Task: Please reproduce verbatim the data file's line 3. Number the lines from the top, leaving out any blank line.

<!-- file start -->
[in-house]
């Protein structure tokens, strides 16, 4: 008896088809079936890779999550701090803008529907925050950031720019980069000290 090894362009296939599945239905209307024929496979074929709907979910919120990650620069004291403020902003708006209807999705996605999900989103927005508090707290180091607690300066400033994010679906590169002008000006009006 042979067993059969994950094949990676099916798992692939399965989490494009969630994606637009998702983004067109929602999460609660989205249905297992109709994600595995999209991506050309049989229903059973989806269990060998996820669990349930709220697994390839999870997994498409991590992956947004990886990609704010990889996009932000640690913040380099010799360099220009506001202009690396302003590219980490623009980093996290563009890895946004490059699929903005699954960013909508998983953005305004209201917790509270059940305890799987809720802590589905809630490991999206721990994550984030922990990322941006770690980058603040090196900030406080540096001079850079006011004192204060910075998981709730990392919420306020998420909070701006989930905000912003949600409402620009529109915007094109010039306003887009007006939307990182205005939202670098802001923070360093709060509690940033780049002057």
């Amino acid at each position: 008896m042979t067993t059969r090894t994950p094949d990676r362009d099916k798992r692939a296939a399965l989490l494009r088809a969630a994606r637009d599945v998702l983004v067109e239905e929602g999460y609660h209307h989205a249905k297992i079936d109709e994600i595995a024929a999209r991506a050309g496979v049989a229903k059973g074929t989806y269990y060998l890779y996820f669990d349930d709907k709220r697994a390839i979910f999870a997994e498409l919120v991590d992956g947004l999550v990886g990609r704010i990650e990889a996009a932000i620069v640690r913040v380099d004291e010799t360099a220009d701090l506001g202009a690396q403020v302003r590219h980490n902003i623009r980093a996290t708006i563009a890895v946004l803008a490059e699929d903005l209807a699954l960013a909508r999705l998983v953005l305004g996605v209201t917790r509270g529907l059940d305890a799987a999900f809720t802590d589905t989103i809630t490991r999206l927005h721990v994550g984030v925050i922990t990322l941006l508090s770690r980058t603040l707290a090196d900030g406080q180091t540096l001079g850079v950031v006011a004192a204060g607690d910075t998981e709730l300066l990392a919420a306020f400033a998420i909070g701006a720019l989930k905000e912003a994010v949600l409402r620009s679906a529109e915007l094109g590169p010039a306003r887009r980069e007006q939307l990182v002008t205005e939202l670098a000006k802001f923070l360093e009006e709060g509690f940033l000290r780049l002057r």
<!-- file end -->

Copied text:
């Amino acid at each position: 008896m042979t067993t059969r090894t994950p094949d990676r362009d099916k798992r692939a296939a399965l989490l494009r088809a969630a994606r637009d599945v998702l983004v067109e239905e929602g999460y609660h209307h989205a249905k297992i079936d109709e994600i595995a024929a999209r991506a050309g496979v049989a229903k059973g074929t989806y269990y060998l890779y996820f669990d349930d709907k709220r697994a390839i979910f999870a997994e498409l919120v991590d992956g947004l999550v990886g990609r704010i990650e990889a996009a932000i620069v640690r913040v380099d004291e010799t360099a220009d701090l506001g202009a690396q403020v302003r590219h980490n902003i623009r980093a996290t708006i563009a890895v946004l803008a490059e699929d903005l209807a699954l960013a909508r999705l998983v953005l305004g996605v209201t917790r509270g529907l059940d305890a799987a999900f809720t802590d589905t989103i809630t490991r999206l927005h721990v994550g984030v925050i922990t990322l941006l508090s770690r980058t603040l707290a090196d900030g406080q180091t540096l001079g850079v950031v006011a004192a204060g607690d910075t998981e709730l300066l990392a919420a306020f400033a998420i909070g701006a720019l989930k905000e912003a994010v949600l409402r620009s679906a529109e915007l094109g590169p010039a306003r887009r980069e007006q939307l990182v002008t205005e939202l670098a000006k802001f923070l360093e009006e709060g509690f940033l000290r780049l002057r």